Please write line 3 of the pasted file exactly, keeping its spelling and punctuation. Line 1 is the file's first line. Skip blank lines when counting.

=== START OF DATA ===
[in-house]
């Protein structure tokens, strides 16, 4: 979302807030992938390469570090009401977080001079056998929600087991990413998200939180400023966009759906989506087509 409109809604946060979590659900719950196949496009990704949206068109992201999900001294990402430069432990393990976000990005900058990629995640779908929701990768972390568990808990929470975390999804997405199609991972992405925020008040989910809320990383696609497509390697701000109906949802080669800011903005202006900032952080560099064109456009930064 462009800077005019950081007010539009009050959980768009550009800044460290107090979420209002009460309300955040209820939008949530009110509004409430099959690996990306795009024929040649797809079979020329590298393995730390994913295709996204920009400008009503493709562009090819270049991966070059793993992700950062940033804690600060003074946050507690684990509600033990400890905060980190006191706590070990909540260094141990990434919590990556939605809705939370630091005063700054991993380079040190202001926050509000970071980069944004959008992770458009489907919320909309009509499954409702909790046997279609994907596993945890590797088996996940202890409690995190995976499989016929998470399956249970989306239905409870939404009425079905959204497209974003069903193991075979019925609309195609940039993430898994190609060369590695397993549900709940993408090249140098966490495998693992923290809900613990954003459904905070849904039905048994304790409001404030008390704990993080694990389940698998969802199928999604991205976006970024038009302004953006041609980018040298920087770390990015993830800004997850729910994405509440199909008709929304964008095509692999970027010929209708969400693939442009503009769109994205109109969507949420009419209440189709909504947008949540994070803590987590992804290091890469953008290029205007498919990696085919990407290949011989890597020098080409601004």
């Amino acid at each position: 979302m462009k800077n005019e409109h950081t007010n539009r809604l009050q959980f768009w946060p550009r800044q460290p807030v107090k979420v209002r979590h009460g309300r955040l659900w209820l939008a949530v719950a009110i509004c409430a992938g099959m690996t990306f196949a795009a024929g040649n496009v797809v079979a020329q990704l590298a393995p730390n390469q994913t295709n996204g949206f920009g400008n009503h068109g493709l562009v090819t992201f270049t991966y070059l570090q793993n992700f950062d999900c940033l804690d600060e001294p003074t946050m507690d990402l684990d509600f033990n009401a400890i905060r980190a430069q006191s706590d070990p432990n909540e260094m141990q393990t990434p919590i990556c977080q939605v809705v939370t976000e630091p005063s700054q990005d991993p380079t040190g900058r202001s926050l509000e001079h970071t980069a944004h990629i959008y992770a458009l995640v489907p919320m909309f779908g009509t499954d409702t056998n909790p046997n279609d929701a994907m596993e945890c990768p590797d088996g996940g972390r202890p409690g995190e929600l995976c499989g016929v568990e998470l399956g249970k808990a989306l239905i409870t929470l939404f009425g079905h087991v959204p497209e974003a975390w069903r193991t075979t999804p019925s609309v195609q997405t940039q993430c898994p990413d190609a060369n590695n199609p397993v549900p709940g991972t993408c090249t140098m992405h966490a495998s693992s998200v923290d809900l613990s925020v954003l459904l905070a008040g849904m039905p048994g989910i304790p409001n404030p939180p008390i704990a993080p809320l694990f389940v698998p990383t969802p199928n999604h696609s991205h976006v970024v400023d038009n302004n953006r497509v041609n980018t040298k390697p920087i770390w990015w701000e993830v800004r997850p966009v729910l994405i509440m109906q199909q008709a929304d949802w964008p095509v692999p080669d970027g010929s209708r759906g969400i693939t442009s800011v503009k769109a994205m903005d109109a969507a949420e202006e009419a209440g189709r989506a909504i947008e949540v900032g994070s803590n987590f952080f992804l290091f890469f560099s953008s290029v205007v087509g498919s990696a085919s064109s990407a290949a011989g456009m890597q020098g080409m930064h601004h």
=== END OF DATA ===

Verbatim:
């Amino acid at each position: 979302m462009k800077n005019e409109h950081t007010n539009r809604l009050q959980f768009w946060p550009r800044q460290p807030v107090k979420v209002r979590h009460g309300r955040l659900w209820l939008a949530v719950a009110i509004c409430a992938g099959m690996t990306f196949a795009a024929g040649n496009v797809v079979a020329q990704l590298a393995p730390n390469q994913t295709n996204g949206f920009g400008n009503h068109g493709l562009v090819t992201f270049t991966y070059l570090q793993n992700f950062d999900c940033l804690d600060e001294p003074t946050m507690d990402l684990d509600f033990n009401a400890i905060r980190a430069q006191s706590d070990p432990n909540e260094m141990q393990t990434p919590i990556c977080q939605v809705v939370t976000e630091p005063s700054q990005d991993p380079t040190g900058r202001s926050l509000e001079h970071t980069a944004h990629i959008y992770a458009l995640v489907p919320m909309f779908g009509t499954d409702t056998n909790p046997n279609d929701a994907m596993e945890c990768p590797d088996g996940g972390r202890p409690g995190e929600l995976c499989g016929v568990e998470l399956g249970k808990a989306l239905i409870t929470l939404f009425g079905h087991v959204p497209e974003a975390w069903r193991t075979t999804p019925s609309v195609q997405t940039q993430c898994p990413d190609a060369n590695n199609p397993v549900p709940g991972t993408c090249t140098m992405h966490a495998s693992s998200v923290d809900l613990s925020v954003l459904l905070a008040g849904m039905p048994g989910i304790p409001n404030p939180p008390i704990a993080p809320l694990f389940v698998p990383t969802p199928n999604h696609s991205h976006v970024v400023d038009n302004n953006r497509v041609n980018t040298k390697p920087i770390w990015w701000e993830v800004r997850p966009v729910l994405i509440m109906q199909q008709a929304d949802w964008p095509v692999p080669d970027g010929s209708r759906g969400i693939t442009s800011v503009k769109a994205m903005d109109a969507a949420e202006e009419a209440g189709r989506a909504i947008e949540v900032g994070s803590n987590f952080f992804l290091f890469f560099s953008s290029v205007v087509g498919s990696a085919s064109s990407a290949a011989g456009m890597q020098g080409m930064h601004h």